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Lessons learned from recruiting into a longitudinal remote measurement study in major depressive disorder

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Carolin Oetzmann, Katie M. White, Alina Ivan, Jessica Julie, Daniel Leightley, Grace Lavelle, Femke Lamers, Sara Siddi, Peter Annas, Sara Arranz Garcia, Josep Maria Haro, David C. Mohr, Brenda W. J. H. Penninx, Sara K. Simblett, Til Wykes, Vaibhav A. Narayan, Matthew Hotopf, Faith Matcham

Original languageEnglish
Article number133
Journalnpj Digital Medicine
Volume5
Issue number1
DOIs
Published3 Sep 2022

Bibliographical note

Funding Information: We thank our colleagues both within the RADAR-CNS consortium and across all involved institutions for their contribution the recruitment strategy for RADAR-MDD. Furthermore, we would like to thank the FAST-R group, a team with experience of mental health problems and their carers who have been specially trained to advise on research proposals and documentation through the Feasibility and Acceptability Support Team for Researchers (FAST-R): a free, confidential service in England provided by the National Institute for Health Research Maudsley Biomedical Research Centre via King’s College London and South London and Maudsley NHS Foundation Trust. We would also like to thank all members of the RADAR-CNS patient advisory board, who all have experience of living with or supporting those who are living with depression, epilepsy or multiple sclerosis. Finally, the RADAR-CNS project has received funding from the Innovative Medicines Initiative 2 Joint Undertaking under grant agreement No 115902. This Joint Undertaking receives support from the European Union’s Horizon 2020 research and innovation programme and EFPIA ( www.imi.europa.eu ). This communication reflects the views of the RADAR-CNS consortium and neither IMI nor the European Union and EFPIA are liable for any use that may be made of the information contained herein. The funding body has not been involved in the design of the study, the collection or analysis of data, or the interpretation of data. This paper represents an independent research part funded by the National Institute for Health Research (NIHR) Biomedical Research Centre at South London and Maudsley NHS Foundation Trust and King’s College London. The views expressed are those of the authors and not necessarily those of the NHS, the NIHR or the Department of Health and Social Care. Funding Information: M.H. is the principal investigator of the RADAR-CNS programme, a precompetitive public–private partnership funded by the Innovative Medicines Initiative and the European Federation of Pharmaceutical Industries and Associations. The programme receives support from Janssen, Biogen, MSD, UCB and Lundbeck. D.C.M. has accepted honoraria and consulting fees from Apple, Inc., Otsuka Pharmaceuticals, Pear Therapeutics, and the One Mind Foundation, royalties from Oxford Press, and has an ownership interest in Adaptive Health, Inc. P.A. is employed by the pharmaceutical company H. Lundbeck A/S. V.N. is an employee of Janssen Research & Development, LLC and hold company stocks/stock options. C.O. is supported by the UK Medical Research Council (MR/N013700/1) and King’s College London member of the MRC Doctoral Training Partnership in Biomedical Sciences. All other authors declare no competing interests. Funding Information: We thank our colleagues both within the RADAR-CNS consortium and across all involved institutions for their contribution the recruitment strategy for RADAR-MDD. Furthermore, we would like to thank the FAST-R group, a team with experience of mental health problems and their carers who have been specially trained to advise on research proposals and documentation through the Feasibility and Acceptability Support Team for Researchers (FAST-R): a free, confidential service in England provided by the National Institute for Health Research Maudsley Biomedical Research Centre via King’s College London and South London and Maudsley NHS Foundation Trust. We would also like to thank all members of the RADAR-CNS patient advisory board, who all have experience of living with or supporting those who are living with depression, epilepsy or multiple sclerosis. Finally, the RADAR-CNS project has received funding from the Innovative Medicines Initiative 2 Joint Undertaking under grant agreement No 115902. This Joint Undertaking receives support from the European Union’s Horizon 2020 research and innovation programme and EFPIA (www.imi.europa.eu). This communication reflects the views of the RADAR-CNS consortium and neither IMI nor the European Union and EFPIA are liable for any use that may be made of the information contained herein. The funding body has not been involved in the design of the study, the collection or analysis of data, or the interpretation of data. This paper represents an independent research part funded by the National Institute for Health Research (NIHR) Biomedical Research Centre at South London and Maudsley NHS Foundation Trust and King’s College London. The views expressed are those of the authors and not necessarily those of the NHS, the NIHR or the Department of Health and Social Care. Publisher Copyright: © 2022, The Author(s).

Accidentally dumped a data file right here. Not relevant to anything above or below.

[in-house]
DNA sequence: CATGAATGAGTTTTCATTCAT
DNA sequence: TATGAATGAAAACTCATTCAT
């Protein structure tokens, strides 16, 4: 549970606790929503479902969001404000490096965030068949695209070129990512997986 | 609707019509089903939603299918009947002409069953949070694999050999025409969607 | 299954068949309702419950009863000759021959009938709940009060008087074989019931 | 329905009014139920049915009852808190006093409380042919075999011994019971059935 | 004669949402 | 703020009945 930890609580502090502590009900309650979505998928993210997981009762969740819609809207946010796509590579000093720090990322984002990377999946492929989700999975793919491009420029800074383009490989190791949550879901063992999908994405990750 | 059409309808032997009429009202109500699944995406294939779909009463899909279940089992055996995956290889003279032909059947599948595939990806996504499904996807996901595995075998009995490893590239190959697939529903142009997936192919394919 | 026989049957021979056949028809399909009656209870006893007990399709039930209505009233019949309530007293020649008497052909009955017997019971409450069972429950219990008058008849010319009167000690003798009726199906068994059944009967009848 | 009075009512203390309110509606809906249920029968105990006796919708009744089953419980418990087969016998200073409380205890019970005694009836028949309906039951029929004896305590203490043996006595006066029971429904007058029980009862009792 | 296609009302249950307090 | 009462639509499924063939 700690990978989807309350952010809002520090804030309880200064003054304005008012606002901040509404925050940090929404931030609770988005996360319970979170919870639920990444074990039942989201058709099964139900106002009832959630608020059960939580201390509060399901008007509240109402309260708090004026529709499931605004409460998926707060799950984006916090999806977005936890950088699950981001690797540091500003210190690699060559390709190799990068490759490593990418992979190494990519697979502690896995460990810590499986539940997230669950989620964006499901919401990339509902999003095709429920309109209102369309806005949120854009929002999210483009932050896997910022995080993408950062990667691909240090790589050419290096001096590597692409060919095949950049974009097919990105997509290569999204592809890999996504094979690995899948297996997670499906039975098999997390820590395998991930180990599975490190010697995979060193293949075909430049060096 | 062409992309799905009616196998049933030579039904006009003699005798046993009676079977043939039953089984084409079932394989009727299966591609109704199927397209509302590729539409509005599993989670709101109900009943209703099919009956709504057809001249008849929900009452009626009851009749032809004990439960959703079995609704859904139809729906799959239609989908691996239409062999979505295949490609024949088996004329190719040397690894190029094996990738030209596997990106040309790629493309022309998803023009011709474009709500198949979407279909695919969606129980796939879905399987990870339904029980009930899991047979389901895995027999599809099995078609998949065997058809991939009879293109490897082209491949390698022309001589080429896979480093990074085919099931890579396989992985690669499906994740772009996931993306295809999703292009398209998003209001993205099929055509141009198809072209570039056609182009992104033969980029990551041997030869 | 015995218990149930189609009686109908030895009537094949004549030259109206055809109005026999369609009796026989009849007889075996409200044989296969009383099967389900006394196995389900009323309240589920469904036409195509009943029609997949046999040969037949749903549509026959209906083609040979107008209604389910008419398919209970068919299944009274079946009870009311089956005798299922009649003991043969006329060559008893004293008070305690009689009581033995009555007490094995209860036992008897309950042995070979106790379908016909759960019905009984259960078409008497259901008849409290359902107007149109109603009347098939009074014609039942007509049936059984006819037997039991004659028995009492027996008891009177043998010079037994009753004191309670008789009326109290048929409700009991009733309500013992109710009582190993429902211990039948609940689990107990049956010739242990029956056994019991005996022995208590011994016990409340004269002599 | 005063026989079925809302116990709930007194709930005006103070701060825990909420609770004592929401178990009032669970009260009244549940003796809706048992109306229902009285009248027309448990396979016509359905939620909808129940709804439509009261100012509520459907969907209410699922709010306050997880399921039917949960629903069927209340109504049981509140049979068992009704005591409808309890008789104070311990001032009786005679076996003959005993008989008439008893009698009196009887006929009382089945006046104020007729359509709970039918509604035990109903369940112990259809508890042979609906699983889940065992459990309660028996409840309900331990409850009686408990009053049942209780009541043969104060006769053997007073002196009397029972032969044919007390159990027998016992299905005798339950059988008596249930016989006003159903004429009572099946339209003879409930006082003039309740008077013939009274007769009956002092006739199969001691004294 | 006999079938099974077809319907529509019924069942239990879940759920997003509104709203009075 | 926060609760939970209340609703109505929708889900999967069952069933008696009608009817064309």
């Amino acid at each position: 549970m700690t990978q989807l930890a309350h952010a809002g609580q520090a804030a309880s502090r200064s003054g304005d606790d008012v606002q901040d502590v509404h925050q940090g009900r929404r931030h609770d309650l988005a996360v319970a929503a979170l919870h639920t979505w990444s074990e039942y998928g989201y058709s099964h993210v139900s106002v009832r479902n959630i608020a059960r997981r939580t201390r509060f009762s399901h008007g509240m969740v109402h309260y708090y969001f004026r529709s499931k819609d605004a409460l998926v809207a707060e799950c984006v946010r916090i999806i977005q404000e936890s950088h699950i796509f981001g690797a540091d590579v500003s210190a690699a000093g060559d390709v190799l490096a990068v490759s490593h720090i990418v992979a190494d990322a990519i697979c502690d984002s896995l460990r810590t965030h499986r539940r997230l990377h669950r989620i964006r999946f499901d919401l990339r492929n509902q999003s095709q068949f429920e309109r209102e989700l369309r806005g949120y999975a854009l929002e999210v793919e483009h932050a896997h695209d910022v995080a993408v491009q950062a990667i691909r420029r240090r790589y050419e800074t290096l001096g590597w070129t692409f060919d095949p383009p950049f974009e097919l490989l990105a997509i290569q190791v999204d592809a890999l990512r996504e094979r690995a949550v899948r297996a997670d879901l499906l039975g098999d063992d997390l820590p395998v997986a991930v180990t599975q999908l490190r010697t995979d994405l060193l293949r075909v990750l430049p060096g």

King's Authors

Abstract

The use of remote measurement technologies (RMTs) across mobile health (mHealth) studies is becoming popular, given their potential for providing rich data on symptom change and indicators of future state in recurrent conditions such as major depressive disorder (MDD). Understanding recruitment into RMT research is fundamental for improving historically small sample sizes, reducing loss of statistical power, and ultimately producing results worthy of clinical implementation. There is a need for the standardisation of best practices for successful recruitment into RMT research. The current paper reviews lessons learned from recruitment into the Remote Assessment of Disease and Relapse- Major Depressive Disorder (RADAR-MDD) study, a large-scale, multi-site prospective cohort study using RMT to explore the clinical course of people with depression across the UK, the Netherlands, and Spain. More specifically, the paper reflects on key experiences from the UK site and consolidates these into four key recruitment strategies, alongside a review of barriers to recruitment. Finally, the strategies and barriers outlined are combined into a model of lessons learned. This work provides a foundation for future RMT study design, recruitment and evaluation.